These factors sequentially mediated the risk between early ACEs and later depression severity. This model suggests the possibility that early ACEs have a specific deleterious effect on the development of the IFG, a subregion of the PFC involved in inhibitory control and emotion function,46,49,51 resulting in deficits in emotion development, which then contribute to risk for increased depressive symptoms. These findings build on the extant literature where associations between these variables separately have been reported, bringing these factors together in a plausible neurodevelopmental risk trajectory.

A similar model (with weaker effects) was evident for the risk trajectory to physical health problems. This finding was notable given that the patient sample had only reached adolescence when health outcomes were measured, a developmental period prior to the time typically associated with higher risk for health problems in prior work on ACEs.52,53 To date and to our knowledge, most studies that establish links between ACEs and later health problems have been conducted in middle-aged and older adults.2,3,8,10 Although a measure of documented health problems would be ideal, these data were not available in the current data set. However, it was notable that this effect remained even when controlling for prior depression and was moderately correlated with parent report of chronic medical conditions, suggesting it is not merely somatization due to mental health problems. Future studies that assess verifiable health problems are needed to confirm this finding. However, current findings suggest that these effects can be detected earlier in development during the adolescent period and provides a mechanistic framework to understand the risk trajectory. It will be important to continue to follow health outcomes in this sample into later adulthood when a variety of chronic health problems are more likely to arise and more powerful effects might become evident.

Limitations and Strengths

A limitation of the study was that the sample was enhanced for preschoolers with symptoms of depression, although our findings remained significant when early childhood depression severity was controlled as noted above. Thus, the findings should be replicated in community samples to ascertain whether the same process can be identified in the general population. The assessment of physical health based on parent report rather than medical record is a limitation of the design, and future investigations would benefit from access to clinical records of physical health outcomes. In addition, the sample size is relatively small for the analyses conducted, and these findings should be replicated in larger samples. It should be noted that the ACEs variable used included income-to-needs, which is not a standard component of other reports on ACEs. Although we feel this is a strength of the analysis, it should be considered when comparing these findings with the extant literature. The main strengths of the study include the prospective longitudinal design that started in the preschool period and includes neuroimaging and detailed measures of emotion functioning and mental health.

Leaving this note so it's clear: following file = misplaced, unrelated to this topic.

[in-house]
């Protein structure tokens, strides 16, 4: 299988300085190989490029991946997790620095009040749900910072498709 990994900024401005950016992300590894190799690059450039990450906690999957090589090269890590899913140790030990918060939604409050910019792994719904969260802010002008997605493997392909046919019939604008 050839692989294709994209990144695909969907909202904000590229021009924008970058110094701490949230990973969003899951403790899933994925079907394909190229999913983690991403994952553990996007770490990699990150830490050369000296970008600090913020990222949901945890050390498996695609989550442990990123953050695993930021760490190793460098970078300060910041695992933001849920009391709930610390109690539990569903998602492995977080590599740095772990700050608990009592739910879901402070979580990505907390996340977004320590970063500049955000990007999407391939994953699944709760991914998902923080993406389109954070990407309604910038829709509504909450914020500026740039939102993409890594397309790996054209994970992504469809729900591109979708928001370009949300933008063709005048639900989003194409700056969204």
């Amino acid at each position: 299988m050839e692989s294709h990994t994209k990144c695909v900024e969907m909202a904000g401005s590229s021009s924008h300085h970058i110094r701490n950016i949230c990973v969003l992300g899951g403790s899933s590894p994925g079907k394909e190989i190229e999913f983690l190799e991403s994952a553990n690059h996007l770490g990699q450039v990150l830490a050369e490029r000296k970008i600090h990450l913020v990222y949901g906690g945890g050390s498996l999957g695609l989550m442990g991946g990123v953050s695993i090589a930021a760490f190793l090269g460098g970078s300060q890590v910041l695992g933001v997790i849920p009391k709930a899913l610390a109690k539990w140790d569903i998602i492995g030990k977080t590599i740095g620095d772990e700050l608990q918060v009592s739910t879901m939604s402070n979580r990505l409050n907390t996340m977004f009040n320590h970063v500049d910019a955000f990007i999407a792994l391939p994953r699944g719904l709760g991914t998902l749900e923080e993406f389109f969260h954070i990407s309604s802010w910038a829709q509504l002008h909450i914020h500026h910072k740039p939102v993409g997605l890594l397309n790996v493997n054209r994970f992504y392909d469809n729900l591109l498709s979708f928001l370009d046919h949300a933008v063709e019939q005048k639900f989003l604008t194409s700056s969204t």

Conclusions

The finding that similar risk factors emerged linking early ACEs to both increased depression severity and physical health problems is intriguing. This suggests that a common biological embedding process may operate linking early adversity and poor emotional and physical health outcomes. This finding is globally consistent with the model proposed by Miller et al,13 although the role of immune factors proposed in that model have yet to be investigated in relation to emotional health outcomes. Future studies that address the specific biological and physiological processes on an epigenetic, immune, and neurobiological level are needed to further examine the mechanisms of this risk trajectory so that opportunities for more effective prevention can be targeted.

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Article Information

Accepted for Publication: July 18, 2017.

Corresponding Author: Joan L. Luby, MD, Washington University School of Medicine, Department of Psychiatry, Box 8511, 660 S Euclid, St Louis, MO 63110 (lubyj@psychiatry.wustl.edu).

Published Online: October 30, 2017. doi:10.1001/jamapediatrics.2017.3009

Author Contributions: Dr Luby had full access to all of the data in the study and takes responsibility for the integrity of the data and the accuracy of the data analysis.

Concept and design: Luby, Barch, Belden.

Acquisition, analysis, or interpretation of data: All authors.

Drafting of the manuscript: Luby, Whalen, Tillman, Belden.

Critical revision of the manuscript for important intellectual content: All authors.

Statistical analysis: Barch, Whalen, Tillman, Belden.

Obtained funding: Luby, Barch, Belden.

Administrative, technical, or material support: Luby, Belden.

Supervision: Luby, Barch.

Conflict of Interest Disclosures: Dr Luby receives royalties from Guilford Press. Dr Barch consults for Uphser-Smith, Pfizer, and Amgen on work unrelated to this article. No other disclosures were reported.

Funding/Support: Drs Luby, Barch, Whalen, and Belden were funded by the National Institute of Mental Health.

Role of the Funder/Sponsor: The National Institute of Mental Health had no role in the design and conduct of the study; collection, management, analysis, and interpretation of the data; preparation, review, or approval of the manuscript; and decision to submit the manuscript for publication.

Additional Contributions: We thank the families participating in the Preschool Depression Study.